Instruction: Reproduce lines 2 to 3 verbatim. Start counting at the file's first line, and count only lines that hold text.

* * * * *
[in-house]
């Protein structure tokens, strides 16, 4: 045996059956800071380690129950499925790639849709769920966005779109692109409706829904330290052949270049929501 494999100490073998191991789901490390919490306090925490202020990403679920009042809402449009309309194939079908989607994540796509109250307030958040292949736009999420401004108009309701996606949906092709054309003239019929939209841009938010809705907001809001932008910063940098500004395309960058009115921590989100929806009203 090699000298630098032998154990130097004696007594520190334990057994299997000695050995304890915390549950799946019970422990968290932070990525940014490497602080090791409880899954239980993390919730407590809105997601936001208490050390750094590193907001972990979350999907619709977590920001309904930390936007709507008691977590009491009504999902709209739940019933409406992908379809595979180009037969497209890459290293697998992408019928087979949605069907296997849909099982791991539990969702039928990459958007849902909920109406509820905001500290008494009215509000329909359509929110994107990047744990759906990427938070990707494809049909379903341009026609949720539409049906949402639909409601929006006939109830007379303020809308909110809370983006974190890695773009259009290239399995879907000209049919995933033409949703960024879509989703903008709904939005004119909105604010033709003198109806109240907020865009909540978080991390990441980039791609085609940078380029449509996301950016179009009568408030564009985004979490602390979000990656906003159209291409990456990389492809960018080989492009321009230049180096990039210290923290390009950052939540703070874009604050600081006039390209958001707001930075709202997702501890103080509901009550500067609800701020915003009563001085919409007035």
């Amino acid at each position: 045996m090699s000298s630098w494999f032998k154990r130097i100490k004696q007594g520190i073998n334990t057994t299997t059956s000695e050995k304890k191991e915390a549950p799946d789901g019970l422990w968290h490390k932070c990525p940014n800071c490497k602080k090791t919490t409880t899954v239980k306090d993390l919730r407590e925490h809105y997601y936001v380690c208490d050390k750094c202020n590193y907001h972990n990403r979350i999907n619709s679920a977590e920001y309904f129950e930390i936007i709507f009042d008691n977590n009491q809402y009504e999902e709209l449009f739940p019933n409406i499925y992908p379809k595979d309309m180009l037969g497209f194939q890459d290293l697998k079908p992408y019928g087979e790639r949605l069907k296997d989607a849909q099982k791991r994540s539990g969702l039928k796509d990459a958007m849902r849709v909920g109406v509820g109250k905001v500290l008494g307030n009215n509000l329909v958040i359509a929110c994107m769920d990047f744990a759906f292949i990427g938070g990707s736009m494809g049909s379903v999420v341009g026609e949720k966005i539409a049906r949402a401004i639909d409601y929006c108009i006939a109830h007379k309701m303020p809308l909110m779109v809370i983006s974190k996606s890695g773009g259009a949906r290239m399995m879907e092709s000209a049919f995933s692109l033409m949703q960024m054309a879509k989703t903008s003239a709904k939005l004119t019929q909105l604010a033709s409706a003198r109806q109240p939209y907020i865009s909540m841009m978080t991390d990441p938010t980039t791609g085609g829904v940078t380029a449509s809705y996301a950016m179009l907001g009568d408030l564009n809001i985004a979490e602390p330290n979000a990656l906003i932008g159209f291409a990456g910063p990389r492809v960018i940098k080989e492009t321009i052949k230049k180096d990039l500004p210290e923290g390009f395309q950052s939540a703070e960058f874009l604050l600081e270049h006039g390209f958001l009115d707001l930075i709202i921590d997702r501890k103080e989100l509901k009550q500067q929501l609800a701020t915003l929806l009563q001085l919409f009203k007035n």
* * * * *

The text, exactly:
């Protein structure tokens, strides 16, 4: 045996059956800071380690129950499925790639849709769920966005779109692109409706829904330290052949270049929501 494999100490073998191991789901490390919490306090925490202020990403679920009042809402449009309309194939079908989607994540796509109250307030958040292949736009999420401004108009309701996606949906092709054309003239019929939209841009938010809705907001809001932008910063940098500004395309960058009115921590989100929806009203 090699000298630098032998154990130097004696007594520190334990057994299997000695050995304890915390549950799946019970422990968290932070990525940014490497602080090791409880899954239980993390919730407590809105997601936001208490050390750094590193907001972990979350999907619709977590920001309904930390936007709507008691977590009491009504999902709209739940019933409406992908379809595979180009037969497209890459290293697998992408019928087979949605069907296997849909099982791991539990969702039928990459958007849902909920109406509820905001500290008494009215509000329909359509929110994107990047744990759906990427938070990707494809049909379903341009026609949720539409049906949402639909409601929006006939109830007379303020809308909110809370983006974190890695773009259009290239399995879907000209049919995933033409949703960024879509989703903008709904939005004119909105604010033709003198109806109240907020865009909540978080991390990441980039791609085609940078380029449509996301950016179009009568408030564009985004979490602390979000990656906003159209291409990456990389492809960018080989492009321009230049180096990039210290923290390009950052939540703070874009604050600081006039390209958001707001930075709202997702501890103080509901009550500067609800701020915003009563001085919409007035």
């Amino acid at each position: 045996m090699s000298s630098w494999f032998k154990r130097i100490k004696q007594g520190i073998n334990t057994t299997t059956s000695e050995k304890k191991e915390a549950p799946d789901g019970l422990w968290h490390k932070c990525p940014n800071c490497k602080k090791t919490t409880t899954v239980k306090d993390l919730r407590e925490h809105y997601y936001v380690c208490d050390k750094c202020n590193y907001h972990n990403r979350i999907n619709s679920a977590e920001y309904f129950e930390i936007i709507f009042d008691n977590n009491q809402y009504e999902e709209l449009f739940p019933n409406i499925y992908p379809k595979d309309m180009l037969g497209f194939q890459d290293l697998k079908p992408y019928g087979e790639r949605l069907k296997d989607a849909q099982k791991r994540s539990g969702l039928k796509d990459a958007m849902r849709v909920g109406v509820g109250k905001v500290l008494g307030n009215n509000l329909v958040i359509a929110c994107m769920d990047f744990a759906f292949i990427g938070g990707s736009m494809g049909s379903v999420v341009g026609e949720k966005i539409a049906r949402a401004i639909d409601y929006c108009i006939a109830h007379k309701m303020p809308l909110m779109v809370i983006s974190k996606s890695g773009g259009a949906r290239m399995m879907e092709s000209a049919f995933s692109l033409m949703q960024m054309a879509k989703t903008s003239a709904k939005l004119t019929q909105l604010a033709s409706a003198r109806q109240p939209y907020i865009s909540m841009m978080t991390d990441p938010t980039t791609g085609g829904v940078t380029a449509s809705y996301a950016m179009l907001g009568d408030l564009n809001i985004a979490e602390p330290n979000a990656l906003i932008g159209f291409a990456g910063p990389r492809v960018i940098k080989e492009t321009i052949k230049k180096d990039l500004p210290e923290g390009f395309q950052s939540a703070e960058f874009l604050l600081e270049h006039g390209f958001l009115d707001l930075i709202i921590d997702r501890k103080e989100l509901k009550q500067q929501l609800a701020t915003l929806l009563q001085l919409f009203k007035n």